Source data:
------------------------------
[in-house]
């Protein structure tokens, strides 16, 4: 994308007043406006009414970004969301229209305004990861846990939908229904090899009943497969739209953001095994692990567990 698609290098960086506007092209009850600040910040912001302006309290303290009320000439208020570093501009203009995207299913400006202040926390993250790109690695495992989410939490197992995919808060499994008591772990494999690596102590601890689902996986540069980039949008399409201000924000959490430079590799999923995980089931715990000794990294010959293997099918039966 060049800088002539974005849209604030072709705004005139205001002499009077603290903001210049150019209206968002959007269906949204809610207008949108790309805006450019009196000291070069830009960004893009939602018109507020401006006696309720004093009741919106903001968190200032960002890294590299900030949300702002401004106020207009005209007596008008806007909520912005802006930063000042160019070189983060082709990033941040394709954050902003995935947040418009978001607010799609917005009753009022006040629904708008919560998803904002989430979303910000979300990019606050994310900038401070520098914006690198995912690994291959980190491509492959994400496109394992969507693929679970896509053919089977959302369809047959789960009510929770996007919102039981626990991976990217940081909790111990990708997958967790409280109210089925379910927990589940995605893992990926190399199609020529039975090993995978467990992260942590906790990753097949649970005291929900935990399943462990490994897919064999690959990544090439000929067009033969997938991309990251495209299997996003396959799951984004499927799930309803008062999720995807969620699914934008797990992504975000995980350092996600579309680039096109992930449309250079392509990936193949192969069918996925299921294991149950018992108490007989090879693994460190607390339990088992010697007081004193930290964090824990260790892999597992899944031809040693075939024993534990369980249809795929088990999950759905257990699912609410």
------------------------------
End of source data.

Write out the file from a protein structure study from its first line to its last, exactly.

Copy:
[in-house]
């Protein structure tokens, strides 16, 4: 994308007043406006009414970004969301229209305004990861846990939908229904090899009943497969739209953001095994692990567990 698609290098960086506007092209009850600040910040912001302006309290303290009320000439208020570093501009203009995207299913400006202040926390993250790109690695495992989410939490197992995919808060499994008591772990494999690596102590601890689902996986540069980039949008399409201000924000959490430079590799999923995980089931715990000794990294010959293997099918039966 060049800088002539974005849209604030072709705004005139205001002499009077603290903001210049150019209206968002959007269906949204809610207008949108790309805006450019009196000291070069830009960004893009939602018109507020401006006696309720004093009741919106903001968190200032960002890294590299900030949300702002401004106020207009005209007596008008806007909520912005802006930063000042160019070189983060082709990033941040394709954050902003995935947040418009978001607010799609917005009753009022006040629904708008919560998803904002989430979303910000979300990019606050994310900038401070520098914006690198995912690994291959980190491509492959994400496109394992969507693929679970896509053919089977959302369809047959789960009510929770996007919102039981626990991976990217940081909790111990990708997958967790409280109210089925379910927990589940995605893992990926190399199609020529039975090993995978467990992260942590906790990753097949649970005291929900935990399943462990490994897919064999690959990544090439000929067009033969997938991309990251495209299997996003396959799951984004499927799930309803008062999720995807969620699914934008797990992504975000995980350092996600579309680039096109992930449309250079392509990936193949192969069918996925299921294991149950018992108490007989090879693994460190607390339990088992010697007081004193930290964090824990260790892999597992899944031809040693075939024993534990369980249809795929088990999950759905257990699912609410």